If your symptoms are getting worse and you’re in late pregnancy, or your baby is showing signs of distress, your obstetrician may recommend your labour is induced. This is likely to involve breaking your waters. If further complications develop, your doctor may recommend a caesarean.

So there is a lot to digest

And I am now trying to rest as much as possible

And have turned into a demon symptom spotter

I am at the hospital to see a Consultant on Monday

And I am going armed with questions

And I want to try and make a plan for birth

I have been told many times now that I should be induced

Because I am over 40

Because Sprinkle is large for gestation

And now because of this excess fluid

So if I am to be induced

I want to make a plan

For the earliest safest time for that to happen

I want my baby here

I want her to be in my arms

Healthy and well

To stay

And in the meantime if someone would like to give me some good news

That would be very much appreciated

By a tired and emotional older mummy to be

Trying to make the most of her last ever weeks of pregnancy

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Quotes from NHS website and Baby Centre UK

8 thoughts on “35 Weeks Pregnant with Polyhydramnios

  1. Oh Jenny, honestly try not to worry. They are just taking every precaution. I’ve had polyhydramnios diagnosed in two of my pregnancies (this ones deepest pool is currently 11cm!) but I think I’ve had it every time and they just didn’t pick it up with the other two because I was having extra scans… With Heidi I was induced and ended up with a section because she kept moving out of position (swimming around!) but if all my birth stories that was my favourite. There was no rush, it was controlled and careful and I lost very little blood and recovered quickly. Sometimes their over-precaution works to our benefit! Praying you will not feel too anxious and that all will go well with your labour and birth. And as for complicated pregnancies, I hear you! I’m done too… Get this little one safely out and I am one blessed Mama! I can’t put my body through this again, much as there will always be a little piece of me that could’ve kept going!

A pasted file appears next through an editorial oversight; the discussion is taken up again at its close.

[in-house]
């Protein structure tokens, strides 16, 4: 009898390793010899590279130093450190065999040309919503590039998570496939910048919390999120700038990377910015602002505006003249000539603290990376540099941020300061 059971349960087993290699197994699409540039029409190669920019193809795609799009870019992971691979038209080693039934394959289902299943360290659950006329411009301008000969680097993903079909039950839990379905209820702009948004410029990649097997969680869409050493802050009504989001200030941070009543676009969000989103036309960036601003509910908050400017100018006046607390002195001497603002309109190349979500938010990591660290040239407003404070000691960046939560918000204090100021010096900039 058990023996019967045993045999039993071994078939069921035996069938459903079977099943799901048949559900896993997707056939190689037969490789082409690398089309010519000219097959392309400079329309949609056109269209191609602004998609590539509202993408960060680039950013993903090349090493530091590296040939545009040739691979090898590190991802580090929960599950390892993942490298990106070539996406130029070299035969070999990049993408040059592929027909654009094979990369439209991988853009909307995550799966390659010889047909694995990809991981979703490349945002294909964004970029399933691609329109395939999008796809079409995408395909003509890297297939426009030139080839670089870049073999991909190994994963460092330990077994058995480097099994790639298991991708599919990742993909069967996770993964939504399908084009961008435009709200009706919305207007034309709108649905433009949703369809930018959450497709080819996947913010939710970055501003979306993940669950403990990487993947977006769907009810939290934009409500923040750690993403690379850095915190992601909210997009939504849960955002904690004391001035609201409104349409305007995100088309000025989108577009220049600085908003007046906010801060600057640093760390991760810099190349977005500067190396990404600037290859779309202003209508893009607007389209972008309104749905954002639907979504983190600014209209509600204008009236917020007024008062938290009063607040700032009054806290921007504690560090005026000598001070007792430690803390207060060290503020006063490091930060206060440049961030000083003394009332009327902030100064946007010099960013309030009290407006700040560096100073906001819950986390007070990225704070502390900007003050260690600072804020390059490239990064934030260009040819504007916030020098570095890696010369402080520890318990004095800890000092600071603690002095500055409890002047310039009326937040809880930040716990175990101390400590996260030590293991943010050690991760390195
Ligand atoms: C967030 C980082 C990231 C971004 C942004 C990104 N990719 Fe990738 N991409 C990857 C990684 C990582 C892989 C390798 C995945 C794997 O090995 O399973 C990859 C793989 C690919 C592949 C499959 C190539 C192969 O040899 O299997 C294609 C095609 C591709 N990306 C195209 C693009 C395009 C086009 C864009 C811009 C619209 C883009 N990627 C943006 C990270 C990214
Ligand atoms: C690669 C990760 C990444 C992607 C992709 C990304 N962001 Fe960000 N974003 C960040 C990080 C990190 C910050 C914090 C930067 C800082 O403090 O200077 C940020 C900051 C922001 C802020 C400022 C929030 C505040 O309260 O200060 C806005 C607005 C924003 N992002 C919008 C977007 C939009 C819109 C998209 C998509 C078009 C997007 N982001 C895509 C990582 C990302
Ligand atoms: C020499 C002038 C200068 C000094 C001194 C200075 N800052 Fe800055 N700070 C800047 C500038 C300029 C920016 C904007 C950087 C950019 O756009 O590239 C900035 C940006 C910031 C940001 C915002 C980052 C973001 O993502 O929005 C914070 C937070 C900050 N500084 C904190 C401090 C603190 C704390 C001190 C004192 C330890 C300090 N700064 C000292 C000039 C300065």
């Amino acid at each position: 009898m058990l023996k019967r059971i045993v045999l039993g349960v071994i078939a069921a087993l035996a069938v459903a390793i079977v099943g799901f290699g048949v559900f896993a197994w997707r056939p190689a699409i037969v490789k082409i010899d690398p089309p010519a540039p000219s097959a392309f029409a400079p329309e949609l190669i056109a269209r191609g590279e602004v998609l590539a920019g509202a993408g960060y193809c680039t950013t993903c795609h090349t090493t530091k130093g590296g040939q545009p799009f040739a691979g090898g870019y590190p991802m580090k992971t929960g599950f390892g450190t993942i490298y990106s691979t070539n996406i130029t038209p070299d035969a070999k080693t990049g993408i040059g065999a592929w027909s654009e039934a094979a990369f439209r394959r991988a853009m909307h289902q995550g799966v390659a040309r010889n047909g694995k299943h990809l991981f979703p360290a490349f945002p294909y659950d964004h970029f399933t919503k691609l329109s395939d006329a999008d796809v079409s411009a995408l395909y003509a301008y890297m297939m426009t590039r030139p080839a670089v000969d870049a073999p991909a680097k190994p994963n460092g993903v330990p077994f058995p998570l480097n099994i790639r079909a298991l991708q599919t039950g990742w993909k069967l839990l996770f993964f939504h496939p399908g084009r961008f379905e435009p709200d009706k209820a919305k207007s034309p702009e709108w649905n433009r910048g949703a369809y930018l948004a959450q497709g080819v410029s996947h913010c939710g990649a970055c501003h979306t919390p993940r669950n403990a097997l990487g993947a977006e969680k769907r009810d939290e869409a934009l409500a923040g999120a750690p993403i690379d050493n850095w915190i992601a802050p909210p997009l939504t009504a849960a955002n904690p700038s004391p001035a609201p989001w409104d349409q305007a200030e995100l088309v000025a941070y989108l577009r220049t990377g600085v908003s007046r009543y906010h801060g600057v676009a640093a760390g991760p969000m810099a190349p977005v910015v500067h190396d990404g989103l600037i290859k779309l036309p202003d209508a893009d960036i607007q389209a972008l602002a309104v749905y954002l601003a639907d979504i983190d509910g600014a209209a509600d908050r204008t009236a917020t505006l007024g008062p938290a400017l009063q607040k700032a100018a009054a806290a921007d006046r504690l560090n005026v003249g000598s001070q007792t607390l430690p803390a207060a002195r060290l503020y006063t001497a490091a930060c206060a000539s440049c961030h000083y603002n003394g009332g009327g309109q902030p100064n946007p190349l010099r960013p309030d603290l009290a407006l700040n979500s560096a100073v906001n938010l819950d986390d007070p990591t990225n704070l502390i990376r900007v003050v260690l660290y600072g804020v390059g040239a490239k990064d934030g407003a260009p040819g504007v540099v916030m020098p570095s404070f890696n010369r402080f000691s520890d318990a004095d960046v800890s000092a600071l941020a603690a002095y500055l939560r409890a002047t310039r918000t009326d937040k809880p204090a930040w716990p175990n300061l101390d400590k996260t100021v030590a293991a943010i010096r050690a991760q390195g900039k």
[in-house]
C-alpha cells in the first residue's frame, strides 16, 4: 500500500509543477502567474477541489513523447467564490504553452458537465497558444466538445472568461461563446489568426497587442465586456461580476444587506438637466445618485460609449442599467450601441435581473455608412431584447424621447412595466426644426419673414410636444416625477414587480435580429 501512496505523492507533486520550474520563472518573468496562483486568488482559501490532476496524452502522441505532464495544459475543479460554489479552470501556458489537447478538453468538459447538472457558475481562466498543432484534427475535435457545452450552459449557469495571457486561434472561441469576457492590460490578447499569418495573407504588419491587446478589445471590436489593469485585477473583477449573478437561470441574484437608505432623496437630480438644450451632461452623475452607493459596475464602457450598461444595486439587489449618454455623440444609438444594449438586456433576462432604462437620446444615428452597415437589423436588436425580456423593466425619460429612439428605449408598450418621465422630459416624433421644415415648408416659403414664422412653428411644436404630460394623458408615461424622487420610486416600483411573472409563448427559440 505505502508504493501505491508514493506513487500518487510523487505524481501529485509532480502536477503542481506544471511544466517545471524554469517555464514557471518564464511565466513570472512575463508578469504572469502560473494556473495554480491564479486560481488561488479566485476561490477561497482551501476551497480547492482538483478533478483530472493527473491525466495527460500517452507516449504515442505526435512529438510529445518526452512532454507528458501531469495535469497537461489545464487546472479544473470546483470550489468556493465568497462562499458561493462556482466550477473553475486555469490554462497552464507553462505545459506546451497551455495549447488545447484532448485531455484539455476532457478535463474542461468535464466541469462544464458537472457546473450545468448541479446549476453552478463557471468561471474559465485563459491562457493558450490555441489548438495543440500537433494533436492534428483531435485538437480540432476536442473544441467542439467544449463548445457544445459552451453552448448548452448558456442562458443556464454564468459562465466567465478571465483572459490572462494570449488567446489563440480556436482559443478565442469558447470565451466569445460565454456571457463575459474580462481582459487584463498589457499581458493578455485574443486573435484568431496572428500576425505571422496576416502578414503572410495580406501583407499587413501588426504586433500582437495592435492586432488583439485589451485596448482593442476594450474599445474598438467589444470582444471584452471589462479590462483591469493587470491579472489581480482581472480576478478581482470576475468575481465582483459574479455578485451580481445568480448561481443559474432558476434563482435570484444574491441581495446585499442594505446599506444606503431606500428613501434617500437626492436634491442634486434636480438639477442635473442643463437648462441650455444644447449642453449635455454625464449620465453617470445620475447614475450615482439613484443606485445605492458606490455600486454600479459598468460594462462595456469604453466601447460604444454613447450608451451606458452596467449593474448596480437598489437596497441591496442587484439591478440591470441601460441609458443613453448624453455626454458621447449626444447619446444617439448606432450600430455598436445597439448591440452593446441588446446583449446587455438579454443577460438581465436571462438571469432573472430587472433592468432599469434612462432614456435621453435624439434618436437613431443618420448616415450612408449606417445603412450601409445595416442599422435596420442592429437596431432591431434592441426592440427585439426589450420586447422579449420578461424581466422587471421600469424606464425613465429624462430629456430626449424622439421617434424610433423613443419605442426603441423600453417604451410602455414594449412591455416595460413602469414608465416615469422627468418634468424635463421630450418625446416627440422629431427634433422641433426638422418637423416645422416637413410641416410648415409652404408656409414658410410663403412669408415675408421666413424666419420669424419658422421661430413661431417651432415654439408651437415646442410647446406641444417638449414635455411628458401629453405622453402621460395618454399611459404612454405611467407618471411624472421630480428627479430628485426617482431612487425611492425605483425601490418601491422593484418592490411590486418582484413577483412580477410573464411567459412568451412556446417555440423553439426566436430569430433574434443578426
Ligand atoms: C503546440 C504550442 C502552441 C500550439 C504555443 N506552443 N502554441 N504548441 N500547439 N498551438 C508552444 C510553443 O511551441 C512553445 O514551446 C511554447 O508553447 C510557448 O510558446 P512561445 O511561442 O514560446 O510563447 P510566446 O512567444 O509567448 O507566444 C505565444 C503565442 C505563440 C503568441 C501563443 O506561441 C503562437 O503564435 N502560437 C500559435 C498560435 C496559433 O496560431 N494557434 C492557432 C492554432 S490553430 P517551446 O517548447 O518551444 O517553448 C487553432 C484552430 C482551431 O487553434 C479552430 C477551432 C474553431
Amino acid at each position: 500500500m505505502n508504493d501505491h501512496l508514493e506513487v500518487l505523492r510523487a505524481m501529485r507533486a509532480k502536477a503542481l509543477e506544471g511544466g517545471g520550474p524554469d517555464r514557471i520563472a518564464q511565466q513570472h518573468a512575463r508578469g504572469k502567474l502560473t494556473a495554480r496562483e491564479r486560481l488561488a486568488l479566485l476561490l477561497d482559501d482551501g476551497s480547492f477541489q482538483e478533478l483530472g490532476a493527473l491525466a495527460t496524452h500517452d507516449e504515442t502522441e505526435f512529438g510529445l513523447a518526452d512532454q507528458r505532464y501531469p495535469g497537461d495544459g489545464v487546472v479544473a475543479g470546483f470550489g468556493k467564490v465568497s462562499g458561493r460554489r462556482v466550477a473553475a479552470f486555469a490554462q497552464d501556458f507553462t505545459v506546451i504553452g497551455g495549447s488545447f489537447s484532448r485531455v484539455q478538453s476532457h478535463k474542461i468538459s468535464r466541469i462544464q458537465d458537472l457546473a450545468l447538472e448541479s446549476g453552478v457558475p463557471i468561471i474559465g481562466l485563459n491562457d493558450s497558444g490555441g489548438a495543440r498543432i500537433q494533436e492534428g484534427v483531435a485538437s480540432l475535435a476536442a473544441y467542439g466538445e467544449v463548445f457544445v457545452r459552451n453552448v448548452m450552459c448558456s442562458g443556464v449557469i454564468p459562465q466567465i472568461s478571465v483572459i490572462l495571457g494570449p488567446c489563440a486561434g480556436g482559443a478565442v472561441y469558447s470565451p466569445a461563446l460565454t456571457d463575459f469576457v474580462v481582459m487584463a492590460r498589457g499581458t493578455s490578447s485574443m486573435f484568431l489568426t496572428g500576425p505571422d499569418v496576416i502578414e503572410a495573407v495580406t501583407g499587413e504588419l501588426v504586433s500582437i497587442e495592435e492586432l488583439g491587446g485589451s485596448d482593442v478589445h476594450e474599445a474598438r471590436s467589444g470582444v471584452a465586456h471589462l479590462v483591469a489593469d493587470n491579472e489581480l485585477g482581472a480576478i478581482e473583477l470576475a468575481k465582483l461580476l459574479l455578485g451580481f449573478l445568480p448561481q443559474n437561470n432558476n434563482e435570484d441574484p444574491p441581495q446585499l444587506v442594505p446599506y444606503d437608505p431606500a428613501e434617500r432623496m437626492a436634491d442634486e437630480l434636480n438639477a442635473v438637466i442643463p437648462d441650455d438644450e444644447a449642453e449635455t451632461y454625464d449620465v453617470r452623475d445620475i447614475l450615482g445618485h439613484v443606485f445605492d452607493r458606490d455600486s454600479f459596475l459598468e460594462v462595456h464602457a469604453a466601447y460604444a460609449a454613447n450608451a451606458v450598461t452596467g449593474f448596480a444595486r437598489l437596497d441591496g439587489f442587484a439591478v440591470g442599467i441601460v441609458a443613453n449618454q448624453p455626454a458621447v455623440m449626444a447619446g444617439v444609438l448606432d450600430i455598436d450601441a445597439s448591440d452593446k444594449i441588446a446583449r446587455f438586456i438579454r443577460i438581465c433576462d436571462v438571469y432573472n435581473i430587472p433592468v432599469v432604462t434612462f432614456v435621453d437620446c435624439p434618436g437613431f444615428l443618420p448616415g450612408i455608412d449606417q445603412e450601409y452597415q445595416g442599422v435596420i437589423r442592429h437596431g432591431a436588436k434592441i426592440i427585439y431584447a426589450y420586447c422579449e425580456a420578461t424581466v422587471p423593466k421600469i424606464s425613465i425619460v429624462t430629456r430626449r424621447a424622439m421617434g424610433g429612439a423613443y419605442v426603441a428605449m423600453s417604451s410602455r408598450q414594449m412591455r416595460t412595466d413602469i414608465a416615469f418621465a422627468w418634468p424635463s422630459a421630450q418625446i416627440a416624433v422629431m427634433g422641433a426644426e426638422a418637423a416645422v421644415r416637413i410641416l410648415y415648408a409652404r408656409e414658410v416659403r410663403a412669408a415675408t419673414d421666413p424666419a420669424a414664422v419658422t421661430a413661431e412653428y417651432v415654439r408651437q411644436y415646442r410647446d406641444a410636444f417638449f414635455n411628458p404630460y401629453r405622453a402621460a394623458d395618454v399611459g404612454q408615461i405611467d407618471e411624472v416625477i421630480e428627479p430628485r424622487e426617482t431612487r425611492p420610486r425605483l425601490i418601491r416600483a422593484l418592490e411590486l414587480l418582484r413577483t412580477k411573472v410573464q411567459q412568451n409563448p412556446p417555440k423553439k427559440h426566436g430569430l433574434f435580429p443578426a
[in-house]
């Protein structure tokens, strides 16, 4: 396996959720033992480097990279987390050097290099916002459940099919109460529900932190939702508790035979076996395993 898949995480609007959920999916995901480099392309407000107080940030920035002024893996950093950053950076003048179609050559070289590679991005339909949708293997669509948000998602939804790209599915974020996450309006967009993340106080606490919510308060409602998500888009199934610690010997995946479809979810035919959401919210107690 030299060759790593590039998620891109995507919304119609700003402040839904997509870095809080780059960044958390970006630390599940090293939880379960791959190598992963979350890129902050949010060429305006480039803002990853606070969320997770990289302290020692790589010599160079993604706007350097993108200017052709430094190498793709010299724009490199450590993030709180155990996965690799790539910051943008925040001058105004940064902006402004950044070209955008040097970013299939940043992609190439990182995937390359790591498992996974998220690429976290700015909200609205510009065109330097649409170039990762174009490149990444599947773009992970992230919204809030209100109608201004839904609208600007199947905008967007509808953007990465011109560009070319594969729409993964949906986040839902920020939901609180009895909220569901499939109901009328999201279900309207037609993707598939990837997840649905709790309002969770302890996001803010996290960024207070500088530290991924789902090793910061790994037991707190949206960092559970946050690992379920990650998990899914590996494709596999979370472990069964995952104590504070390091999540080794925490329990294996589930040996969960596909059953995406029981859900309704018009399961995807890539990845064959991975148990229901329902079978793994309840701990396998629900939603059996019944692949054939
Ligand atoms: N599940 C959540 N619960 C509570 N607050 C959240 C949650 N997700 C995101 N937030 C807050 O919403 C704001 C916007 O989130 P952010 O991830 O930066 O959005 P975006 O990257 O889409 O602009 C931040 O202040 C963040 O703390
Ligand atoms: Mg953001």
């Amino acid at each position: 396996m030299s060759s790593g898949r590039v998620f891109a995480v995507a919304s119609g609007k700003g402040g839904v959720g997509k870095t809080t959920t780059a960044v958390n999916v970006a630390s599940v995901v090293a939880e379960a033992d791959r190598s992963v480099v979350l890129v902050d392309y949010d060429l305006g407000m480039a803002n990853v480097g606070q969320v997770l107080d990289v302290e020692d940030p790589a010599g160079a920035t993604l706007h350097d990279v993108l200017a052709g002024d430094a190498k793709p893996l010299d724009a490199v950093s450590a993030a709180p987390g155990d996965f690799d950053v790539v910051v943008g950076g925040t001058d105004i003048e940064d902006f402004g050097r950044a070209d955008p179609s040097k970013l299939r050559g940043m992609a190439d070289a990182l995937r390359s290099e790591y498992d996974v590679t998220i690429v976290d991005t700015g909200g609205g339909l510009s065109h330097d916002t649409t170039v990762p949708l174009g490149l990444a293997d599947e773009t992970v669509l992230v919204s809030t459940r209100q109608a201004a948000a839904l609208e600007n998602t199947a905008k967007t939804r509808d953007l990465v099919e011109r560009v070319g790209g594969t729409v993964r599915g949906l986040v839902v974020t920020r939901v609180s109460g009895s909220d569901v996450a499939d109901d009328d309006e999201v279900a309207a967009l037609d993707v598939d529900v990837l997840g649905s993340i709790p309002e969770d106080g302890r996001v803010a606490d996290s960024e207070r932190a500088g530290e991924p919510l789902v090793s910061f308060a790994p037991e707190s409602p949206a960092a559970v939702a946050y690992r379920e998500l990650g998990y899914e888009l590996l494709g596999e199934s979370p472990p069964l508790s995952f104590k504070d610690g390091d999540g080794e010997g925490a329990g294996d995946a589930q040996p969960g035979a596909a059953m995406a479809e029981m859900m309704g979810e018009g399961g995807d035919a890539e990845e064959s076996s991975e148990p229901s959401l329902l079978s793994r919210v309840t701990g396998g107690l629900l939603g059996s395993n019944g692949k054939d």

Claire @ Clarina’s Contemplations recently posted..Heidi says… // Funny sayings of a Four-Year-OldMy Profile

  2. My AFI was 24 with youngest at 35w. They didn’t tell me how deep the pools were but the sonographer terrified me by doing a 25minute detailed scan instead of the 5min growth scan I was expecting, while looking very concerned! My mother was polyhydramnios with all her babies and I probably was with my eldest as well so there may be a genetic like rather than it being a marker of evil. My consultant wasn’t the slightest bit worried, said that my long abdomen contributed to it and aside from having a prolonged water break (six hours to get it all out before labour properly kicked in) he was fine. I did have continuous foetal monitoring because his cord dropped by his face in the birth canal, but he was born with perfect apgars. Masses of good luck. I would have preferred to be induced at term than gone through the terror of waiting for it, but thankfully he showed up two days early.
    Soph recently posted..Mother’s DayMy Profile

    • I had this with my second child and apart from being the size of a house everything turned out great. He was actually the smallest of all my babies. The only problem we had was when my water broke over the midwife. It was like a tidal wave!

      • My waters started to break at 12.10am and ‘leaked’ (more like massive irregular gushes) until 6am. During that time, I was having irregular contractions. Once my waters had finished breaking, labour kicked in properly and he was born at 7.40. But I had precipitate labour with all my babies, so that was expected.
        Soph recently posted..Mother’s DayMy Profile